Boeing decorated a 787 Dreamliner to celebrate its Employees Community Fund. Signs and symbols of giving are displayed on a pink and purple decal that’s applied like wallpaper to the airplane. The decal is specifically designed to adhere to the 787 Dreamliner, nearly half of which is made of composite materials. (Janice Podsada / The Herald)

Boeing decorated a 787 Dreamliner to celebrate its Employees Community Fund. Signs and symbols of giving are displayed on a pink and purple decal that’s applied like wallpaper to the airplane. The decal is specifically designed to adhere to the 787 Dreamliner, nearly half of which is made of composite materials. (Janice Podsada / The Herald)

Boeing workers give big dollars to support local nonprofits

The Boeing Employees Community Fund gives $500,000 to the YMCA of Snohomish County.

EVERETT — Tens of thousands of Boeing workers contribute to the Boeing Employees Community Fund, a charitable pool that’s fully funded and managed by employees.

Some of those workers, including the fund’s top contributors, got a round of in-person thank yous and smiles this week for their generosity.

Nearly 100 Boeing employees and community leaders celebrated the local community fund and announced a $500,000 donation to the YMCA of Snohomish County.

The celebration, which included a pink and purple 787 Dreamliner, took place Thursday at the Boeing Future of Flight Aviation Center in Mukilteo.

The half-million dollar grant funds the construction and furnishings for the Children’s Adventure Zone and Big Brothers Big Sisters area at the new YMCA facility at 4730 Colby Ave. in Everett.

The new Y includes two indoor pools, an indoor track, a full-size gym and space for Big Brothers Big Sisters of Snohomish County.

It replaces the old six-story walk-up at 2720 Rockefeller Ave. in Everett which has six flights of stairs and no elevator.

Jennifer Willows, senior vice president and chief development officer at YMCA of Snohomish County, thanked Boeing workers for their gift.

It was generous. It was thoughtful, said Willows, and it also spurred others to pitch in: “When Boeing gets behind a project, it really resonates,” Willows said. “It really lifted the project and others got behind it.”

“A new Y has been a dream for 25 years,” she said. “It will be beautiful.”

A ribbon-cutting ceremony for the new building is planned for Nov. 23.

To celebrate nearly seven decades of employee fund contributions, Boeing decorated a 787 Dreamliner with a pink and purple decal that covered the entire airplane.

Boeing decorated a 787 Dreamliner to celebrate its Employees Community Fund. Signs and symbols of giving are displayed on a pink and purple decal that’s applied like wallpaper to the airplane. The decal is specifically designed to adhere to the 787 Dreamliner, nearly half of which is made of composite materials. (Janice Podsada / The Herald)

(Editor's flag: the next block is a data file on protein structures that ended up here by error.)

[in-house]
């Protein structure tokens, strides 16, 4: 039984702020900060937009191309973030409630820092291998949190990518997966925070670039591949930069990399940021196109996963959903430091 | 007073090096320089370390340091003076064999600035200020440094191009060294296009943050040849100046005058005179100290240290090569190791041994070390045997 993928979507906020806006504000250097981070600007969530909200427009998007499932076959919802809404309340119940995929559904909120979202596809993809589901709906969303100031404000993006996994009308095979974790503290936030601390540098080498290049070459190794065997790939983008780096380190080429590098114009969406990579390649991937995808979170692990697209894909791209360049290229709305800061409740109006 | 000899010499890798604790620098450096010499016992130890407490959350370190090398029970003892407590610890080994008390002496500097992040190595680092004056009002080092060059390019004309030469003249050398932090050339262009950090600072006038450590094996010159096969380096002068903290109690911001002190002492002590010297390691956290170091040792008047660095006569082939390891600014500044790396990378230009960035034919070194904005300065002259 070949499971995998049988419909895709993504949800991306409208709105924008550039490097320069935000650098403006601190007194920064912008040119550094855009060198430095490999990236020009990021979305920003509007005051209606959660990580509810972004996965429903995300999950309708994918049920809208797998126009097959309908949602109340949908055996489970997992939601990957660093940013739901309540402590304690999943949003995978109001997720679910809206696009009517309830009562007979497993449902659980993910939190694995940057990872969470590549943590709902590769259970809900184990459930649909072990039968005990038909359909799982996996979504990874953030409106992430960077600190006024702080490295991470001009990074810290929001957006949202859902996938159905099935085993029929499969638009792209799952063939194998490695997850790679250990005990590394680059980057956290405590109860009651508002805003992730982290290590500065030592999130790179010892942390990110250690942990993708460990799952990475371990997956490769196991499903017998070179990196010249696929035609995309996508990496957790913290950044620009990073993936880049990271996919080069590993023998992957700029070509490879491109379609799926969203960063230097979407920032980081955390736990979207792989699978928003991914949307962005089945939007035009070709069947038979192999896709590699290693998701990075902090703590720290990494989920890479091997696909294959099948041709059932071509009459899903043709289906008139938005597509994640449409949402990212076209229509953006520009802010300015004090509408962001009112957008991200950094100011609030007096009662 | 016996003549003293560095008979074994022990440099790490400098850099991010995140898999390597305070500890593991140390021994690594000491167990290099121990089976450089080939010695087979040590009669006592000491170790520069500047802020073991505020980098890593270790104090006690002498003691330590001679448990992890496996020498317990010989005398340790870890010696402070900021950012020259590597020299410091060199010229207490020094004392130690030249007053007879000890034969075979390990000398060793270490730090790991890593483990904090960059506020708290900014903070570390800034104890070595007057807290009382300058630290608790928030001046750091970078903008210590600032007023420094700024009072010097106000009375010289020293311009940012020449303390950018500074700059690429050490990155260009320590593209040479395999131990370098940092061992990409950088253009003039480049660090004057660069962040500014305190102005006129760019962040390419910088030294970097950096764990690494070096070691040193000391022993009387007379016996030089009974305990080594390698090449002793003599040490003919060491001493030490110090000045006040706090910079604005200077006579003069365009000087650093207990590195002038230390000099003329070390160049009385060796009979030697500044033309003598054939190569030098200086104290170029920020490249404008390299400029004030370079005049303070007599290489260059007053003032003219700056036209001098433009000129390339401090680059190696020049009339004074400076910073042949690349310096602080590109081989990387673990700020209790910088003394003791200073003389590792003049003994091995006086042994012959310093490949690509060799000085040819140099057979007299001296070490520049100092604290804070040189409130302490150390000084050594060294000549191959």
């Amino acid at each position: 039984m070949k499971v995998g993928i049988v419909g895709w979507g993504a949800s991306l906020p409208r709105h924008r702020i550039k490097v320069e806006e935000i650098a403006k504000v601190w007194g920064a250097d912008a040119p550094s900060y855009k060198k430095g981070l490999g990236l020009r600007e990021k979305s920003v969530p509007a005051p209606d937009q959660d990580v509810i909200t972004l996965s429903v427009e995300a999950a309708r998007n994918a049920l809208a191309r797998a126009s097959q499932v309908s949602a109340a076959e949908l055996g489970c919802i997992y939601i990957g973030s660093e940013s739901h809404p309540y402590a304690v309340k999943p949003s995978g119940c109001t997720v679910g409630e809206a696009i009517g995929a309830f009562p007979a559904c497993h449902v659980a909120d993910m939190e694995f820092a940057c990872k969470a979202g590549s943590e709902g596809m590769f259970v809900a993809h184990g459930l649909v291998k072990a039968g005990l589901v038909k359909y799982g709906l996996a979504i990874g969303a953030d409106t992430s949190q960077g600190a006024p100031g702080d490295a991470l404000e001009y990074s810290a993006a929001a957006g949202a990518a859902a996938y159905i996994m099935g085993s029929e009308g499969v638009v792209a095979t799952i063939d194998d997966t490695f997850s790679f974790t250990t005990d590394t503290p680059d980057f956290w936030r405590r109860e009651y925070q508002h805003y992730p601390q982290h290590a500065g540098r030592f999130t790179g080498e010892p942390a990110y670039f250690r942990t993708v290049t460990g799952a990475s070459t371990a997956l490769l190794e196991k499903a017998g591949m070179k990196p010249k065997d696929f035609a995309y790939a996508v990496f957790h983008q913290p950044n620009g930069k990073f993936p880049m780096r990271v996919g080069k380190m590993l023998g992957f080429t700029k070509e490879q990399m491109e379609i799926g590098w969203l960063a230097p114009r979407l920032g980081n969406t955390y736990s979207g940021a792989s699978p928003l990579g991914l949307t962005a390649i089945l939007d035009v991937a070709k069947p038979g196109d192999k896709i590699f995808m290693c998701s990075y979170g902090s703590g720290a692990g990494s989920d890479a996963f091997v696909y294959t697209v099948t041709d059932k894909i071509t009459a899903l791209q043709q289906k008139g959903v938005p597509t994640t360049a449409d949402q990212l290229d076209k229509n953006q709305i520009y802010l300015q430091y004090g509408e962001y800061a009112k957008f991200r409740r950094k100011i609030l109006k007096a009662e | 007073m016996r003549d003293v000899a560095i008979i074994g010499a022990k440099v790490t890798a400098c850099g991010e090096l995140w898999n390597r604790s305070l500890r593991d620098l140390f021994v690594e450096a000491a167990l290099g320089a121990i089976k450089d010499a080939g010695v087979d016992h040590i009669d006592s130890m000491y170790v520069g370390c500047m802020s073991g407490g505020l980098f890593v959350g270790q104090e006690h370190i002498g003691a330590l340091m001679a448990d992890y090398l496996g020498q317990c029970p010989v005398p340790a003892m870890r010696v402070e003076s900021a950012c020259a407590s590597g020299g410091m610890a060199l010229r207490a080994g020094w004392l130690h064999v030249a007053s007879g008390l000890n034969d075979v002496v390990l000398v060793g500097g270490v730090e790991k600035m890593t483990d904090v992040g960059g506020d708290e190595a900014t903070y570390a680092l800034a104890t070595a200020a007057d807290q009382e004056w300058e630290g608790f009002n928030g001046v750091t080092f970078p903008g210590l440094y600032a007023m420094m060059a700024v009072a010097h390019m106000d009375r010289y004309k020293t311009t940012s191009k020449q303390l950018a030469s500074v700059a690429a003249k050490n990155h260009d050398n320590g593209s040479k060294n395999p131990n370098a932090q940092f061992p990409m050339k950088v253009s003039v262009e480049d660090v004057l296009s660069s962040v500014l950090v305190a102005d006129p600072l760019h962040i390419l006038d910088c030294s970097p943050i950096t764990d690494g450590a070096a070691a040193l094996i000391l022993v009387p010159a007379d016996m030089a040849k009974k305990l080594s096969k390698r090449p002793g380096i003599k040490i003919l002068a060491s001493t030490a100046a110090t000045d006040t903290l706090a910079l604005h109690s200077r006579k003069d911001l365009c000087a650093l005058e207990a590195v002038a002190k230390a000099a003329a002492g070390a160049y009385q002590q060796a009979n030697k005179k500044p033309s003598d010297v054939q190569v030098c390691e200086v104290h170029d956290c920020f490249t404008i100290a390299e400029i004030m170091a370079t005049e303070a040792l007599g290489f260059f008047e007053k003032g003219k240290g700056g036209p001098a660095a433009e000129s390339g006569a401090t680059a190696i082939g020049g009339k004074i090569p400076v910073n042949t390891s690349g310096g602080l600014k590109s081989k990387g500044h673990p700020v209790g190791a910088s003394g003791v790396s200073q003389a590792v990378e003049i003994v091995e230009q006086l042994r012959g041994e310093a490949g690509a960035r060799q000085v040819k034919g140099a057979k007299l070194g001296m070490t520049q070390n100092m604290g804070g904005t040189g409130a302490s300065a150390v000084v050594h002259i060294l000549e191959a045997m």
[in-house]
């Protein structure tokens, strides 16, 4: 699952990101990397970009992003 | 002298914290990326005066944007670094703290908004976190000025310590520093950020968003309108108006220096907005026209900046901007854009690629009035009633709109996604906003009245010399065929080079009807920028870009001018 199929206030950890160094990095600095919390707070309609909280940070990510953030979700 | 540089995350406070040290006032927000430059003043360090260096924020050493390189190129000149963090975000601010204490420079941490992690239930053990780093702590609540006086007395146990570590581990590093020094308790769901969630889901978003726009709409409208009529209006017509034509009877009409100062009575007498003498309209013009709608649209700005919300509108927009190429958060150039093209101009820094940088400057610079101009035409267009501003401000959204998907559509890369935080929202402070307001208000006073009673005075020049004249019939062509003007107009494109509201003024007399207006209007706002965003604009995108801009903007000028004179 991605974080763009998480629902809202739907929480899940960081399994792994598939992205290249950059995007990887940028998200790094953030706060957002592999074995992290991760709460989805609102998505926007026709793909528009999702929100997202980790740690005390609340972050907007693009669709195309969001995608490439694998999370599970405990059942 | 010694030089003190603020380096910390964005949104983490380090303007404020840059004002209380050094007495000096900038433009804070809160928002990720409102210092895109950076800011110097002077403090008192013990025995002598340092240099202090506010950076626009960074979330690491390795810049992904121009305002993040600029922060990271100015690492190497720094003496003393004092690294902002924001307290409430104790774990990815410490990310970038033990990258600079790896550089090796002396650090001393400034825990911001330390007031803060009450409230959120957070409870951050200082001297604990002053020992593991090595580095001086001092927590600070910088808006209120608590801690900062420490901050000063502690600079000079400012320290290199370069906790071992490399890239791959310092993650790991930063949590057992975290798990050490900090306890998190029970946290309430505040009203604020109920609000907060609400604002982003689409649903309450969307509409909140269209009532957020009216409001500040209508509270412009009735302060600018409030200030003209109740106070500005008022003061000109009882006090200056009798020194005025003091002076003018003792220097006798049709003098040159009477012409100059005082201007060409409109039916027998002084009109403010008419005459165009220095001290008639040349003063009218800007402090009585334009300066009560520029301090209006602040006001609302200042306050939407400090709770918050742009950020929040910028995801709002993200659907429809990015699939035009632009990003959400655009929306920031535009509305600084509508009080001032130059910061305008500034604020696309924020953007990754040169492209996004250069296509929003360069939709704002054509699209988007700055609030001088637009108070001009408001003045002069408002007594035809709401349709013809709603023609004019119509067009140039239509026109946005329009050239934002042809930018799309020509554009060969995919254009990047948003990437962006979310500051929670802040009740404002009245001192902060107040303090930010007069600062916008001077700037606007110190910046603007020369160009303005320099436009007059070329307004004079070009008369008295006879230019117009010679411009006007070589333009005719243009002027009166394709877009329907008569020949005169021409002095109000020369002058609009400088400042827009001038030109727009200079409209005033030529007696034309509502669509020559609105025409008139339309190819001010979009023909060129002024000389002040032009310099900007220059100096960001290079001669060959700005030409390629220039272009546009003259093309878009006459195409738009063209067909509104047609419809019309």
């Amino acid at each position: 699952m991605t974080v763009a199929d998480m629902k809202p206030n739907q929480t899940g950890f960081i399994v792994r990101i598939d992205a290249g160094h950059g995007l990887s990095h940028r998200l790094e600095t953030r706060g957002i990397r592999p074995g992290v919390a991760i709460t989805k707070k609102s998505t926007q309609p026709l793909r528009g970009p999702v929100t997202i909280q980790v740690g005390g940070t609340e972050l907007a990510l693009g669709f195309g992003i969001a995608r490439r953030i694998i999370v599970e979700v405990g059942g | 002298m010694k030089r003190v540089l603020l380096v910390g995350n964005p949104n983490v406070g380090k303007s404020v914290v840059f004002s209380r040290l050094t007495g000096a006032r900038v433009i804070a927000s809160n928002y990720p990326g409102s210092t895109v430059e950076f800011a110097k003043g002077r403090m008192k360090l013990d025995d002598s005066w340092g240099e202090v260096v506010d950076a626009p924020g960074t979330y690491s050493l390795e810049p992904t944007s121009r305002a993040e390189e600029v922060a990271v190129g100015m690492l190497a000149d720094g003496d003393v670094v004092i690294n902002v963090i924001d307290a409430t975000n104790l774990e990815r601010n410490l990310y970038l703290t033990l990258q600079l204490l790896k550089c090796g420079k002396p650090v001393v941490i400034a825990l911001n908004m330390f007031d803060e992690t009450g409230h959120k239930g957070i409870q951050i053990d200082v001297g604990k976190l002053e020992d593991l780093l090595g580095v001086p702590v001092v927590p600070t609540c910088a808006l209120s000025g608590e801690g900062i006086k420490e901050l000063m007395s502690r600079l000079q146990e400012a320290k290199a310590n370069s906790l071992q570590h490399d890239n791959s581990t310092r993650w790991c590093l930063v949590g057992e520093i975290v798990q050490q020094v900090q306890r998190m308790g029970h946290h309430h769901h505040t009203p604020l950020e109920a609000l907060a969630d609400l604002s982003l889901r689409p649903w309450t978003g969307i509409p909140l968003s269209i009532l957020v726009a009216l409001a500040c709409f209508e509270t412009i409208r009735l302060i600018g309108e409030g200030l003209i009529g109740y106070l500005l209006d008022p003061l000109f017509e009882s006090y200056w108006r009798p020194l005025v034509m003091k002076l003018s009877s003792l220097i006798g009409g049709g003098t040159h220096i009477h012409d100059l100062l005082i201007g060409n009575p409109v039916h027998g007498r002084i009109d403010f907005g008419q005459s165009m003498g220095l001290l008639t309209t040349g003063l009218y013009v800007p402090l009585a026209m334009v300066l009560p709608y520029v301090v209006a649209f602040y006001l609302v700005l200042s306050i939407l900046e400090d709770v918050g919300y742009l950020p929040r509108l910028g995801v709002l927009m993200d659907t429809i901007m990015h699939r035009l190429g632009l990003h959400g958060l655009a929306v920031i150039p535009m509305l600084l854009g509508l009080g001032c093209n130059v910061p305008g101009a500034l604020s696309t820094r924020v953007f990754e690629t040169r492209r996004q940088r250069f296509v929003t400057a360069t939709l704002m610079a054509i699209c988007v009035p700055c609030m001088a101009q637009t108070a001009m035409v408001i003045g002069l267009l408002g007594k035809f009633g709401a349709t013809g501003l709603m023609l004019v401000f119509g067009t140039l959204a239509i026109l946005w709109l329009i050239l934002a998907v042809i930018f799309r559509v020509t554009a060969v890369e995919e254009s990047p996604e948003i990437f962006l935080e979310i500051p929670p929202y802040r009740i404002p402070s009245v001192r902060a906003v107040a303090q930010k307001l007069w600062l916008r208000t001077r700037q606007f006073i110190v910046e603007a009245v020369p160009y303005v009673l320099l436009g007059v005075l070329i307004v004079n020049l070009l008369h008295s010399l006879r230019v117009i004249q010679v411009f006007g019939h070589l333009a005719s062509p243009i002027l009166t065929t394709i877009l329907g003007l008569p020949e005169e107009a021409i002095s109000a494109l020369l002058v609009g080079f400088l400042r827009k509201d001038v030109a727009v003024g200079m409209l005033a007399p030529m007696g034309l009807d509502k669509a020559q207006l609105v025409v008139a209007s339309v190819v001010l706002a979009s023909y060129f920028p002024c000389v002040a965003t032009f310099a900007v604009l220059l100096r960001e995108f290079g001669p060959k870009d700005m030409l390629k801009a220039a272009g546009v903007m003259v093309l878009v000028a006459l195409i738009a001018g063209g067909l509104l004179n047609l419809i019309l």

Boeing decorated a 787 Dreamliner to celebrate its Employees Community Fund. Signs and symbols of giving are displayed on a pink and purple decal that’s applied like wallpaper to the airplane. The decal is specifically designed to adhere to the 787 Dreamliner, nearly half of which is made of composite materials. (Janice Podsada / The Herald)

Hearts, helping hands and dollar signs — the signs and symbols of giving — decorated the wide-body, twin-engine jetliner, on display and parked next to the Future of Flight.

Company spokeswoman Brianna Jackson said the full-body 787 decal is a first.

Decals, which are as durable as paint, are available on the company’s more conventional aluminum aircraft.

The new 787 decal is designed to adhere to the Dreamliner platform, nearly half of which is made of composite materials.

“You apply it like wallpaper and then it gets a clear coat,” Jackson said.

The national chapter of the Boeing Employees Community Fund was founded in 1948; two years later the Puget Sound chapter launched.

“There are 20 chapters. The largest is the Puget Sound chapter,” Bill McSherry, vice president of government operations for the Boeing Co., told event participants.

Bill McSherry, vice president of government operations commercial airplanes at the Boeing Co., welcomes Boeing workers and community leaders at a celebration of the Employees Community Fund of Puget Sound. About 100 attended the event held Thursday at the Boeing Future of Flight Aviation Center in Mukilteo. (Janice Podsada / The Herald)

Bill McSherry, vice president of government operations commercial airplanes at the Boeing Co., welcomes Boeing workers and community leaders at a celebration of the Employees Community Fund of Puget Sound. About 100 attended the event held Thursday at the Boeing Future of Flight Aviation Center in Mukilteo. (Janice Podsada / The Herald)

Last year, the Employees Community Fund of Boeing Puget Sound donated $6 million to organizations around the state, including $500,000 to the YMCA of Snohomish County, McSherry said.

Since its 1951 inception, it has donated $630 million to groups in Washington.

When Patty Meissner, senior financial analyst, joined Boeing a few years ago, she signed up to contribute. “It’s easy. It’s a payroll deduction. So you donate every time you get a paycheck.”

Boeing pays the fund’s administration costs, but every employee dollar goes into the fund, said Meissner, now president of the fund’s board, an eight-member panel that recommends how it’s divvied up.

Almost half of Boeing’s global workforce is located in Washington. In January, the aerospace giant reported that it employed 69,813 employees in Washington. It employs 153,000 people across the United States and more than 60 countries.

Janice Podsada; jpodsada@heraldnet.com; 425-339-3097; Twitter: JanicePods

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